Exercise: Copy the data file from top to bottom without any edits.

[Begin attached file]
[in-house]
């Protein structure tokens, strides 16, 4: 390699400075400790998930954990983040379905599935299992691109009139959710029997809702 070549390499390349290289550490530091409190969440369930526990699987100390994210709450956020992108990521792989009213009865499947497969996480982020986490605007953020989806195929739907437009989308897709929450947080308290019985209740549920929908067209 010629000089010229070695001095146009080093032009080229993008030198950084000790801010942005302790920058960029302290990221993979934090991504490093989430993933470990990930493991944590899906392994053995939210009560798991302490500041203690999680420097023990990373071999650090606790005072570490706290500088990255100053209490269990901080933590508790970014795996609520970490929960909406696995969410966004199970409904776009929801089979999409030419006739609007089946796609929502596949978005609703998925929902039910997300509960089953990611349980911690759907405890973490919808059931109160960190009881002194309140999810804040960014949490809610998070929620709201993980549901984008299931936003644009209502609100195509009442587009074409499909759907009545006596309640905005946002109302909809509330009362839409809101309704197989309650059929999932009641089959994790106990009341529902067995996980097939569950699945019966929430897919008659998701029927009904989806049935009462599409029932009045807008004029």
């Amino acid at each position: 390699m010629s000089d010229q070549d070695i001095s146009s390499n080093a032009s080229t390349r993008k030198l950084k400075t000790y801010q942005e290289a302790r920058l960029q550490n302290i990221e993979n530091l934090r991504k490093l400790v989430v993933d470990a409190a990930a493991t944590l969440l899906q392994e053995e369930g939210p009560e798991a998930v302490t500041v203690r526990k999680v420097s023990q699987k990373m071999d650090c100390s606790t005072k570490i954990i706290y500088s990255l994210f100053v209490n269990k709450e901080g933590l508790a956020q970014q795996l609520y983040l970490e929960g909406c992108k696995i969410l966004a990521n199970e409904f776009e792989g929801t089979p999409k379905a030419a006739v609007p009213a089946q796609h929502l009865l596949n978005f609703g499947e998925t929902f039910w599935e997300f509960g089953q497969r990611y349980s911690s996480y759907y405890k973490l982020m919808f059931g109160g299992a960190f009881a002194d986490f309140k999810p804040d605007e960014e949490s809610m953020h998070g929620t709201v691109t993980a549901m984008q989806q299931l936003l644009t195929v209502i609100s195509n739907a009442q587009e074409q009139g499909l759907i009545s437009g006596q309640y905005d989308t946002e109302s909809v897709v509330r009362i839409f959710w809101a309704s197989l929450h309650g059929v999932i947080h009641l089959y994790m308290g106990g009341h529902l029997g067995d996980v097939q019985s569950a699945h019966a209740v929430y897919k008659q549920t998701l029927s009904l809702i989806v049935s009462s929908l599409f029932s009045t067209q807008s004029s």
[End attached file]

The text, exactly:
[in-house]
């Protein structure tokens, strides 16, 4: 390699400075400790998930954990983040379905599935299992691109009139959710029997809702 070549390499390349290289550490530091409190969440369930526990699987100390994210709450956020992108990521792989009213009865499947497969996480982020986490605007953020989806195929739907437009989308897709929450947080308290019985209740549920929908067209 010629000089010229070695001095146009080093032009080229993008030198950084000790801010942005302790920058960029302290990221993979934090991504490093989430993933470990990930493991944590899906392994053995939210009560798991302490500041203690999680420097023990990373071999650090606790005072570490706290500088990255100053209490269990901080933590508790970014795996609520970490929960909406696995969410966004199970409904776009929801089979999409030419006739609007089946796609929502596949978005609703998925929902039910997300509960089953990611349980911690759907405890973490919808059931109160960190009881002194309140999810804040960014949490809610998070929620709201993980549901984008299931936003644009209502609100195509009442587009074409499909759907009545006596309640905005946002109302909809509330009362839409809101309704197989309650059929999932009641089959994790106990009341529902067995996980097939569950699945019966929430897919008659998701029927009904989806049935009462599409029932009045807008004029």
């Amino acid at each position: 390699m010629s000089d010229q070549d070695i001095s146009s390499n080093a032009s080229t390349r993008k030198l950084k400075t000790y801010q942005e290289a302790r920058l960029q550490n302290i990221e993979n530091l934090r991504k490093l400790v989430v993933d470990a409190a990930a493991t944590l969440l899906q392994e053995e369930g939210p009560e798991a998930v302490t500041v203690r526990k999680v420097s023990q699987k990373m071999d650090c100390s606790t005072k570490i954990i706290y500088s990255l994210f100053v209490n269990k709450e901080g933590l508790a956020q970014q795996l609520y983040l970490e929960g909406c992108k696995i969410l966004a990521n199970e409904f776009e792989g929801t089979p999409k379905a030419a006739v609007p009213a089946q796609h929502l009865l596949n978005f609703g499947e998925t929902f039910w599935e997300f509960g089953q497969r990611y349980s911690s996480y759907y405890k973490l982020m919808f059931g109160g299992a960190f009881a002194d986490f309140k999810p804040d605007e960014e949490s809610m953020h998070g929620t709201v691109t993980a549901m984008q989806q299931l936003l644009t195929v209502i609100s195509n739907a009442q587009e074409q009139g499909l759907i009545s437009g006596q309640y905005d989308t946002e109302s909809v897709v509330r009362i839409f959710w809101a309704s197989l929450h309650g059929v999932i947080h009641l089959y994790m308290g106990g009341h529902l029997g067995d996980v097939q019985s569950a699945h019966a209740v929430y897919k008659q549920t998701l029927s009904l809702i989806v049935s009462s929908l599409f029932s009045t067209q807008s004029s």